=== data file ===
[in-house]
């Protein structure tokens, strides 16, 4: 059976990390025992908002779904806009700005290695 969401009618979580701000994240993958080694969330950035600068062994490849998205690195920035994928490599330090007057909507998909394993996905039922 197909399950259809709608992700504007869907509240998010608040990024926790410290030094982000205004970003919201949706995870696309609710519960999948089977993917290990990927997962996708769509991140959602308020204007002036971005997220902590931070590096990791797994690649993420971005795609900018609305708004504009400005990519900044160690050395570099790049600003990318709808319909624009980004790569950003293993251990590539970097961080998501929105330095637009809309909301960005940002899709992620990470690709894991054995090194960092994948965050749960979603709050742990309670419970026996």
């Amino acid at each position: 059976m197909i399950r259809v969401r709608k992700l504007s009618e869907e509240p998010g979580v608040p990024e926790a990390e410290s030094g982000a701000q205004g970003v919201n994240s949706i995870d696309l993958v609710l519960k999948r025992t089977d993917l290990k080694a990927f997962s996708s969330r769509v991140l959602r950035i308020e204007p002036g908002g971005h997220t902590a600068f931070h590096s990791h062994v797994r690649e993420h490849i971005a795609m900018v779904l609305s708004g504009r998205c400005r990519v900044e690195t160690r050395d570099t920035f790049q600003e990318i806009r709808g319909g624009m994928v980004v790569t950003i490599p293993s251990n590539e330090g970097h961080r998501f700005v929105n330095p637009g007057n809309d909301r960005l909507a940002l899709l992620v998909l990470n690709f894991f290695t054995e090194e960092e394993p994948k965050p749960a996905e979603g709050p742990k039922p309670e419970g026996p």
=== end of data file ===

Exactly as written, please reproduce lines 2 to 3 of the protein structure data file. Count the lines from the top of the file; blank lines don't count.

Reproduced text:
């Protein structure tokens, strides 16, 4: 059976990390025992908002779904806009700005290695 969401009618979580701000994240993958080694969330950035600068062994490849998205690195920035994928490599330090007057909507998909394993996905039922 197909399950259809709608992700504007869907509240998010608040990024926790410290030094982000205004970003919201949706995870696309609710519960999948089977993917290990990927997962996708769509991140959602308020204007002036971005997220902590931070590096990791797994690649993420971005795609900018609305708004504009400005990519900044160690050395570099790049600003990318709808319909624009980004790569950003293993251990590539970097961080998501929105330095637009809309909301960005940002899709992620990470690709894991054995090194960092994948965050749960979603709050742990309670419970026996």
């Amino acid at each position: 059976m197909i399950r259809v969401r709608k992700l504007s009618e869907e509240p998010g979580v608040p990024e926790a990390e410290s030094g982000a701000q205004g970003v919201n994240s949706i995870d696309l993958v609710l519960k999948r025992t089977d993917l290990k080694a990927f997962s996708s969330r769509v991140l959602r950035i308020e204007p002036g908002g971005h997220t902590a600068f931070h590096s990791h062994v797994r690649e993420h490849i971005a795609m900018v779904l609305s708004g504009r998205c400005r990519v900044e690195t160690r050395d570099t920035f790049q600003e990318i806009r709808g319909g624009m994928v980004v790569t950003i490599p293993s251990n590539e330090g970097h961080r998501f700005v929105n330095p637009g007057n809309d909301r960005l909507a940002l899709l992620v998909l990470n690709f894991f290695t054995e090194e960092e394993p994948k965050p749960a996905e979603g709050p742990k039922p309670e419970g026996p």